On the next CPU_CLK rising edge after the REG_PI_LAT signal is asserted, the PI state machine makes the transition to a WAIT_NO_RDY state to deassert the read register signal PI_RD_REG and terminate the register select and register address signals PI_REG_SEL and PI_AD[15:0] in the generic register interface 114. Also, the PI state machine enables the CPU 32 to latch the read data value via the data bus CPU_D[15:0] of the CPU interface 112.

In response to the deassertion of the read register signal PI_RD_REG, the module 102, 104, or 106 that contains the selected register deasserts the register ready signal REG_PI_RDY to notify the PI module 50 that the read access is terminated. To provide synchronization with the PI module 50, the module 102, 104 or 106 deasserts the synchronizing register ready signal REG_PI_SYN with a delay by one CPU_CLK cycle with respect to the REG_PI_RDY signals, and a latched register ready signal REG_PI_LAT with a delay by one CPU_CLK cycle with respect to the REG_PI_SYN signal.

When the latched register ready signal REG_PI_LAT is deasserted, the PI state machine makes the transition to a RDY state, in which it deasserts a CPU ready signal CPU_RDY# in the CPU interface 112 to terminate the CPU read access. When the CPU data strobe CPU DS is sampled high on a rising edge of the CPU_CLK signal (CPU_CLK cycle 16), the CPU_RDY# signal is asserted to prepare the switch 12 for the next read or write access, and the PI state machine makes the transition to the IDLE state. Further, when the CPU address pins CPU_A[11:1] are sampled to be set in a high impedance state on the rising edge of the CPU_CLK signal (CPU_CLK cycle 17), the latched address lines CPU_A_LAT[11:1] of the generic register interface 114 are set to a high impedance state.

FIG. 6 shows a timing diagram that illustrates operations performed during the CPU write access to a register in any of the register modules 102, 104 and 106. A signal PI_CT_SM in the middle of the diagram on FIG. 6 represents states of the PI state machine during the write access. The signal waveforms shown in the upper portion of FIG. 6 above the signal PI_CT_SM illustrate signals transferred via the CPU interface 112. The signal waveforms shown in the lower portion of FIG. 6 below the state machine signal PI_CT_SM illustrate handshaking via the generic register interface 114 during the write access.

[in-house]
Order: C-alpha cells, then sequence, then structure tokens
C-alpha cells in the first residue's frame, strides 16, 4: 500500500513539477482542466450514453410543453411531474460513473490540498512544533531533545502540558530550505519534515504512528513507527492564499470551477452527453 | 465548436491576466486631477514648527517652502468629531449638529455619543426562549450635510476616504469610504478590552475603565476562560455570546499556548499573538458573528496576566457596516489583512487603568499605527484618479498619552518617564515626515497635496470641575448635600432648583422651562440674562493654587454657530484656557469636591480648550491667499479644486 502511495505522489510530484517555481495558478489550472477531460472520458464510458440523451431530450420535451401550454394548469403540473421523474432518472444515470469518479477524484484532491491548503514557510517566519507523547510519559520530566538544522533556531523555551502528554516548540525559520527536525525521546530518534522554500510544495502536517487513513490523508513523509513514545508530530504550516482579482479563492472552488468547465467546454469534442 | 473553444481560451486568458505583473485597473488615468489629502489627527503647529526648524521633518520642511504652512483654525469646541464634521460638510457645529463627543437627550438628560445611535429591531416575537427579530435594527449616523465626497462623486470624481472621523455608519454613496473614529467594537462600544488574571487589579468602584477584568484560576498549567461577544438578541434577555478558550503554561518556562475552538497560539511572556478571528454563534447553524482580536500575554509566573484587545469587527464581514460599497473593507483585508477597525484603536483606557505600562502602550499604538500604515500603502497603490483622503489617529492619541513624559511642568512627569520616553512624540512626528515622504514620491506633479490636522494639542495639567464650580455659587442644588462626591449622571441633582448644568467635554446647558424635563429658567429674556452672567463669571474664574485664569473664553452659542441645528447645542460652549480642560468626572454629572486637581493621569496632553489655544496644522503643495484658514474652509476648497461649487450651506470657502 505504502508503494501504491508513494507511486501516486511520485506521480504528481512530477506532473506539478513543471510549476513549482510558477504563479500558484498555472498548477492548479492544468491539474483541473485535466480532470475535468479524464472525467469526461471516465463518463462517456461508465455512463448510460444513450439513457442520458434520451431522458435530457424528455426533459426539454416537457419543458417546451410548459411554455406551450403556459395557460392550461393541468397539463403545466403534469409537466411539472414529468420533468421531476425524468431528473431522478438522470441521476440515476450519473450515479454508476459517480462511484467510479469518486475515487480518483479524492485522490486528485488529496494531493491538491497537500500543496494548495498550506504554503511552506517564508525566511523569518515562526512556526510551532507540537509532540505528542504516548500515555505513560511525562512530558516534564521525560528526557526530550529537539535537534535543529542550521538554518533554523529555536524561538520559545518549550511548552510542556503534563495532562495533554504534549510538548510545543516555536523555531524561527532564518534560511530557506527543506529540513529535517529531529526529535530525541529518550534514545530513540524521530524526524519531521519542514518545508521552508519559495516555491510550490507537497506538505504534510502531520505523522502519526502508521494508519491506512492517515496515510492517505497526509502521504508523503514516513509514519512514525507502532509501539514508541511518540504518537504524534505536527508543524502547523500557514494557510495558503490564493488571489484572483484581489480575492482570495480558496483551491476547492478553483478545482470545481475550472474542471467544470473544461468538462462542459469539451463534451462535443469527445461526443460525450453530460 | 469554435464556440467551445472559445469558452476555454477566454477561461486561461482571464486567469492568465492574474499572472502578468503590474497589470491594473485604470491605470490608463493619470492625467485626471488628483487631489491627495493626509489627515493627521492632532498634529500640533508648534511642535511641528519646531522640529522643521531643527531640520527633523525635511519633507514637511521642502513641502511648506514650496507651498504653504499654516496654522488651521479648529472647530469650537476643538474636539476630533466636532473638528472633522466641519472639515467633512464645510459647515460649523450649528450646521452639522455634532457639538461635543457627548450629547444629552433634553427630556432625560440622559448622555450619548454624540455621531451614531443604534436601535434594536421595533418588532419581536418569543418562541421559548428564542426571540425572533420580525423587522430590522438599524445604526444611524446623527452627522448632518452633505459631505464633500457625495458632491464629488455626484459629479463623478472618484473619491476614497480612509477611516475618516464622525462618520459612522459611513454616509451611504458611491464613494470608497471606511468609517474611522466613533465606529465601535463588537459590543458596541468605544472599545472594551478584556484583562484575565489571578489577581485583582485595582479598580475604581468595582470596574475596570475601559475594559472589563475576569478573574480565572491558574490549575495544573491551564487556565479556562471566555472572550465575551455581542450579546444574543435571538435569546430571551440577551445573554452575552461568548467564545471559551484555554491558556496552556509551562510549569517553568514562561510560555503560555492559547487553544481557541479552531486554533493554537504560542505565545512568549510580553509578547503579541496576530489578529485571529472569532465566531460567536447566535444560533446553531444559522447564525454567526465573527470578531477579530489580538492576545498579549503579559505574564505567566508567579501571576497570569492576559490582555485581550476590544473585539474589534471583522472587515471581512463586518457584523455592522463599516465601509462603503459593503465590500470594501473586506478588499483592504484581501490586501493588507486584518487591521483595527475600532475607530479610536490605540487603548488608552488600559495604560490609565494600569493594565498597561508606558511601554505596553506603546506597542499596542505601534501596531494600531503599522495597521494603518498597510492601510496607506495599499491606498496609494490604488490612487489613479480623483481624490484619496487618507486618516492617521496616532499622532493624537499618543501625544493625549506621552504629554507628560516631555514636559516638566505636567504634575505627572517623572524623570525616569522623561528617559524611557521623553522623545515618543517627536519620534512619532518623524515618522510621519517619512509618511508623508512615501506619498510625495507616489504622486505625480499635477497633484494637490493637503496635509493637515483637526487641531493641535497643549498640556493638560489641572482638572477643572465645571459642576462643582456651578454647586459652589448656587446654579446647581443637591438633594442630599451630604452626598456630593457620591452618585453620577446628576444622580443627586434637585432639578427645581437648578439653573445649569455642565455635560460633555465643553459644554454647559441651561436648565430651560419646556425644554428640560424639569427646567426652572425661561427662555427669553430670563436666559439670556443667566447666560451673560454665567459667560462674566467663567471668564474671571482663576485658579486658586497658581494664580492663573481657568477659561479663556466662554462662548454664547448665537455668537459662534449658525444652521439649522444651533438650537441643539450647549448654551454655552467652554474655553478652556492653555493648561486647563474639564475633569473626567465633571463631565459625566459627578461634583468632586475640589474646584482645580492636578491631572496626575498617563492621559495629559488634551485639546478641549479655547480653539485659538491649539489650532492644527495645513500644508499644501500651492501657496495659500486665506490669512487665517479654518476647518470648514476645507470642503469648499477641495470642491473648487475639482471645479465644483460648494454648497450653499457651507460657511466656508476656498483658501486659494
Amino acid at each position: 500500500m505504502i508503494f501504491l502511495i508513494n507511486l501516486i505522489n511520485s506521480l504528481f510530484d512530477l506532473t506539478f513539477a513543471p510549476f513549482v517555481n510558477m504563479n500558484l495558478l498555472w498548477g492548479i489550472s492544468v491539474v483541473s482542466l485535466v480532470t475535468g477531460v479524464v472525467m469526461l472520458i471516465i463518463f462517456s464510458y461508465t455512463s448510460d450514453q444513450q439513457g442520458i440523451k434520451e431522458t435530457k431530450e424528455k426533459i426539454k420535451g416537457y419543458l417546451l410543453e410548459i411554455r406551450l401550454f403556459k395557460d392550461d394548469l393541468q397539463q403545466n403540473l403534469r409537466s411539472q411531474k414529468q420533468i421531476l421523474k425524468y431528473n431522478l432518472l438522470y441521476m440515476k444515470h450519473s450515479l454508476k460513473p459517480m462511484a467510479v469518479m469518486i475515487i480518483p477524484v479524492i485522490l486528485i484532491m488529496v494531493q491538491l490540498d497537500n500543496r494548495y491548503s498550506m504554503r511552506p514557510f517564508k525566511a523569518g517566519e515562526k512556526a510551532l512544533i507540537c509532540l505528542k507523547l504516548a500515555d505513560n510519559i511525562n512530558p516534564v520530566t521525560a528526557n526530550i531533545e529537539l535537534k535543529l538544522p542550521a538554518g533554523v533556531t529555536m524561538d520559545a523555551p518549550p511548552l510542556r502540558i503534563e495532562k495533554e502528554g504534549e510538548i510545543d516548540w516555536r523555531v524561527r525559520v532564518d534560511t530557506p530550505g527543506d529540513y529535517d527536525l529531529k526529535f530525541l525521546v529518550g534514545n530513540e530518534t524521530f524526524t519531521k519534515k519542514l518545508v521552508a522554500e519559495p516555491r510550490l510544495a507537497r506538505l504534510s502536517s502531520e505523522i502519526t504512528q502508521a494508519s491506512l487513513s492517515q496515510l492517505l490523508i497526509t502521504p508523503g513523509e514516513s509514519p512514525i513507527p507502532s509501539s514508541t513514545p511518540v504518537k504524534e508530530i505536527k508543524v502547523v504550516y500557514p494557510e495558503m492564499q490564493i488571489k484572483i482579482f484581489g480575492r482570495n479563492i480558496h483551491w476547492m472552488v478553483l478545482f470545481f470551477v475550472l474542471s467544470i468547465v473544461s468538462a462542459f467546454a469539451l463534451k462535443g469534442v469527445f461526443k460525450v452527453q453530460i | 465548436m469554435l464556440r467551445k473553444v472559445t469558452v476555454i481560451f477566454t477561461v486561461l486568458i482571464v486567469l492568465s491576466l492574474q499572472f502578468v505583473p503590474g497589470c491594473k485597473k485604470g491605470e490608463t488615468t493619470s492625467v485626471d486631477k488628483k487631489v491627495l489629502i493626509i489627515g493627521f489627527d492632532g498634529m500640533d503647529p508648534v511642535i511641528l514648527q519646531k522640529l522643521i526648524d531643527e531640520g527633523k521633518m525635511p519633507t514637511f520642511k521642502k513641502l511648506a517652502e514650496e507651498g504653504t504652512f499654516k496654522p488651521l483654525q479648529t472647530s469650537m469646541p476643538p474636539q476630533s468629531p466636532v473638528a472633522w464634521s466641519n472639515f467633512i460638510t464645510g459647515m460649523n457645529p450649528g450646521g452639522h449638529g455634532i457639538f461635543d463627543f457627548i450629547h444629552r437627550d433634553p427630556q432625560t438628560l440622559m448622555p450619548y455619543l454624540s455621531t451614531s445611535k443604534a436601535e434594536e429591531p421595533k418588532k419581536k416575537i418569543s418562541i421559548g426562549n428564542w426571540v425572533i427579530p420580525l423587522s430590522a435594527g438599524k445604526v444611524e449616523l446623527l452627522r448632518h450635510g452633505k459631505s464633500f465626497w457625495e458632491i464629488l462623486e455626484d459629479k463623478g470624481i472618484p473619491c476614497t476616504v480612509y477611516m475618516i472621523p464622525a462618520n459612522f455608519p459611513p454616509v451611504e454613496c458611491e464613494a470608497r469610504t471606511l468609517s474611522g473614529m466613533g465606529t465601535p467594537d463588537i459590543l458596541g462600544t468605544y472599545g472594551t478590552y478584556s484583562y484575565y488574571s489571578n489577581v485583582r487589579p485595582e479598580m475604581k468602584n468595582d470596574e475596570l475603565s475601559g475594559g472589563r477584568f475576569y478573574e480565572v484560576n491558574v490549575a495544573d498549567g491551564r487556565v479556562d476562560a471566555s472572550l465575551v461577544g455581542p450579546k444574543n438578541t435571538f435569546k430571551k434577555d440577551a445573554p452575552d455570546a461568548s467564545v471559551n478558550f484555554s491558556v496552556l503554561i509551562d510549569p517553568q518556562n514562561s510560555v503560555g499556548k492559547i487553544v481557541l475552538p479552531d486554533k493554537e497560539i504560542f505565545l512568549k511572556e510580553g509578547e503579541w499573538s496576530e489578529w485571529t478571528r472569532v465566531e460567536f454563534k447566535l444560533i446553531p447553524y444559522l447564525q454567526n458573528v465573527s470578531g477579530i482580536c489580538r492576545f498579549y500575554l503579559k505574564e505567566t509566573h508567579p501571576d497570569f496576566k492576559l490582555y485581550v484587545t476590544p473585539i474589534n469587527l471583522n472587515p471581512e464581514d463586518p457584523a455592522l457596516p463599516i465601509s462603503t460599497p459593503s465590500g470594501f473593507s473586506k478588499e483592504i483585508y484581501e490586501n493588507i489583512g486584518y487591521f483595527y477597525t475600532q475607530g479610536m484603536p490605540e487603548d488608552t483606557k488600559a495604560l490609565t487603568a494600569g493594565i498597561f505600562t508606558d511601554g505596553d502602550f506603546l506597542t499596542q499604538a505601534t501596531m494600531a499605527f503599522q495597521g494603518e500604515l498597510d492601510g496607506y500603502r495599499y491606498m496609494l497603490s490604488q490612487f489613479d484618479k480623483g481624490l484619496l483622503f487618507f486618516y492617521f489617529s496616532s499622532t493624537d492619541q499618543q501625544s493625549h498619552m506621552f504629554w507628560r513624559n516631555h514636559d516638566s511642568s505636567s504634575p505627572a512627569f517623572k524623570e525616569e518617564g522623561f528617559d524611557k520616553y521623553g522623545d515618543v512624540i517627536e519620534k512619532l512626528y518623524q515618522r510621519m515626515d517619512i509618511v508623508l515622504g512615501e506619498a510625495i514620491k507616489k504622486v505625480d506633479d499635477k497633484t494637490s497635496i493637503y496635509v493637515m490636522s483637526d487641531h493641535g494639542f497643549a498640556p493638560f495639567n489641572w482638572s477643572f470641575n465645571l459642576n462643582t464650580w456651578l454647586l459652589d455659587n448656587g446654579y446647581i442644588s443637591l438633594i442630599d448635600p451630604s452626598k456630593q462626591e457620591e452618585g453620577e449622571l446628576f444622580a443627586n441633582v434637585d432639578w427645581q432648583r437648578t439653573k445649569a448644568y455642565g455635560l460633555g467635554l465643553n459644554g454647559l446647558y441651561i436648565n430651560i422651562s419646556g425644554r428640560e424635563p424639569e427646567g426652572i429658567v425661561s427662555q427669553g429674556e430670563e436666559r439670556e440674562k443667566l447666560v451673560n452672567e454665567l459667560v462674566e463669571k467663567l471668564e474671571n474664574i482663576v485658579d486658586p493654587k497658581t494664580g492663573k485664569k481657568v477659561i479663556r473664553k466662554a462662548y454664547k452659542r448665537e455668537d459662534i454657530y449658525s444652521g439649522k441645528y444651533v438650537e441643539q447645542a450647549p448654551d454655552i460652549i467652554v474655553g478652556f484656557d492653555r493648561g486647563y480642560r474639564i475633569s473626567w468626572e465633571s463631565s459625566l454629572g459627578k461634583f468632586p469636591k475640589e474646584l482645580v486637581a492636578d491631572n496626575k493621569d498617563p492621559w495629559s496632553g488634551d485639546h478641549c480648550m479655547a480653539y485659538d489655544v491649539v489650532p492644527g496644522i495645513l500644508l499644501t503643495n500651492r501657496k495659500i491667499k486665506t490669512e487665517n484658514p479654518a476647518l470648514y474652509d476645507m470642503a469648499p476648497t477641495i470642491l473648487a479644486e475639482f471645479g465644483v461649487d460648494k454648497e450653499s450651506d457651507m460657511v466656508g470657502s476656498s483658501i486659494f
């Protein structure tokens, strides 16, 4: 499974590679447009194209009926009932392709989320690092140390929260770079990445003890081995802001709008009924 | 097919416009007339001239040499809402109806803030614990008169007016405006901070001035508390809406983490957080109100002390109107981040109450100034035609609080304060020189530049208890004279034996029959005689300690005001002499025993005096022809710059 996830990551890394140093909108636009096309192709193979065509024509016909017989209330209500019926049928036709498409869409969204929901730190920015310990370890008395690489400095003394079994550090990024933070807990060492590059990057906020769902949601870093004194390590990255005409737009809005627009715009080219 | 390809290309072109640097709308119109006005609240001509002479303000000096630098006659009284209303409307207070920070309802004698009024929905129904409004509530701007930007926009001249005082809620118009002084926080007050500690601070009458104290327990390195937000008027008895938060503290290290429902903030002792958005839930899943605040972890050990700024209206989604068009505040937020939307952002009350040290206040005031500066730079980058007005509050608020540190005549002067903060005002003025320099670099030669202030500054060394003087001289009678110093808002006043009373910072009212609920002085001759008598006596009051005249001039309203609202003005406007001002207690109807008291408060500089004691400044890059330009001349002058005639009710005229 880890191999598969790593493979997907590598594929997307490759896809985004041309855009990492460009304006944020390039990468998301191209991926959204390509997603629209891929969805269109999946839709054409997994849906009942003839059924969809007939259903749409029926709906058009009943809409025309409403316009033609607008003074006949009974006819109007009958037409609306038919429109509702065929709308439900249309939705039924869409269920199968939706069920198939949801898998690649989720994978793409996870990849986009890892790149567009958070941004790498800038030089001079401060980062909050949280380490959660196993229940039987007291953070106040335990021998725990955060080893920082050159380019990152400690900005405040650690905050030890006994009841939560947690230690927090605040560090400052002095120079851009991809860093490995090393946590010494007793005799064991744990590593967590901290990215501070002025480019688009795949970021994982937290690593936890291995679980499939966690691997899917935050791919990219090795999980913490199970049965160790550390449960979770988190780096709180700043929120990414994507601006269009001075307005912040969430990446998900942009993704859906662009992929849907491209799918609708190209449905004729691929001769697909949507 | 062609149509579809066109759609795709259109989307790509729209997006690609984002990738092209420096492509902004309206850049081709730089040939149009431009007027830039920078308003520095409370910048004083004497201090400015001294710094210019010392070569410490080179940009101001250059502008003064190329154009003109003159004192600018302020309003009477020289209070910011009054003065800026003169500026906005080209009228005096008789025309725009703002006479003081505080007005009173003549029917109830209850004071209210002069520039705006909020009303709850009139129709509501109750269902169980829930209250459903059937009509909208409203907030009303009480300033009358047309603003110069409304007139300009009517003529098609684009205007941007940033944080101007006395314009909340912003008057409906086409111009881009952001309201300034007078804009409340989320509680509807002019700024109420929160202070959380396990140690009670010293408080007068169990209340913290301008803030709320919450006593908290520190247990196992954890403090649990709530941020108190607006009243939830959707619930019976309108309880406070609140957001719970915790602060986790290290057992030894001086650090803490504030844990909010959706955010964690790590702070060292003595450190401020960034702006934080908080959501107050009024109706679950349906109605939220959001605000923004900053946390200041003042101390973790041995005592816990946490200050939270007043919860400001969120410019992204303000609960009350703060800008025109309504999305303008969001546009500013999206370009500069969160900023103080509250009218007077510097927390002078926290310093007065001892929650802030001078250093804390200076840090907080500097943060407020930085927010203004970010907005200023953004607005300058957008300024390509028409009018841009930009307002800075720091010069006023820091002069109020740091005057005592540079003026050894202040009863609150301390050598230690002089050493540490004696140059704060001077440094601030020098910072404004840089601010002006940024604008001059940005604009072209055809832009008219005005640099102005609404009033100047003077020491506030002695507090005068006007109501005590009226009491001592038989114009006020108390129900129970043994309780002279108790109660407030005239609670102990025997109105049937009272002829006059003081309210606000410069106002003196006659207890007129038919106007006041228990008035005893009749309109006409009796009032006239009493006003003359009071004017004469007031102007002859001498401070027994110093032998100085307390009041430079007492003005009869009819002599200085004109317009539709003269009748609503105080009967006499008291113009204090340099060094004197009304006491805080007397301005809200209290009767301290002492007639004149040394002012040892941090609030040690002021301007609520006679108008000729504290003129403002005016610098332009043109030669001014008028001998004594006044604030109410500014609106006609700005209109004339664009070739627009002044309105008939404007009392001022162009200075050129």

As shown in FIG. 6, the host CPU write access cycle is initiated when a chip select signal CPU_CS# and a CPU data strobe signal CPU_DS# in the CPU interface 112 are both sampled low on a rising edge of the CPU_CLK signal, and a CPU read/write enabling signal CPU_R/W# in the CPU interface 112 is sampled low on the same rising edge of the CPU_CLK signal. When this condition occurs (CPU_CLK cycle 4), the PI state machine makes the transition from the IDLE state to the START state, and the CPU data bus signal CPU_D[15:0] is latched via a data bus PI_WR_DATA[15:0] of the generic register interface 114 to carry data to be written into a selected register.

As illustrated in FIG. 6, operations performed by the PI state machine during the CPU write access are similar to the read access operations discussed above. However, instead of asserting the register read signal PI_REG_RD, the PI state machine in the WAIT_RDY state asserts a register write signal PI_WR_REG to enable writing data to a select register in the RQ module 102, SW module 104 or DM module 106.

Thus, the PI module 50 translates signals in the CPU interface 112 into generic register interface signals, and performs handshaking with the appropriate register module 102, 104 or 106 to provide CPU read or write access to a selected register. As a result, the generic register interface 114 capable of supporting any external processor connected to the switch 12 provides external processor's access to registers located in different clock domains.

In this disclosure, there are shown and described only the preferred embodiments of the invention, but it is to be understood that the invention is capable of changes and modifications within the scope of the inventive concept as expressed herein.

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Classifications
U.S. Classification370/251, 375/354, 709/237
International ClassificationH04L7/02, G06F1/12, G01R31/08
Cooperative ClassificationH04L7/02, G06F1/12
European ClassificationG06F1/12
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Sep 23, 2011FPAYFee payment
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Sep 14, 2007FPAYFee payment
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May 28, 1999ASAssignment
Owner name: ADVANCED MICRO DEVICES, INC., CALIFORNIA
Free format text: ASSIGNMENT OF ASSIGNORS INTEREST;ASSIGNORS:YU, CHING;DWORK, JEFFREY;CHIANG, JOHN;REEL/FRAME:010005/0719;SIGNING DATES FROM 19990519 TO 19990524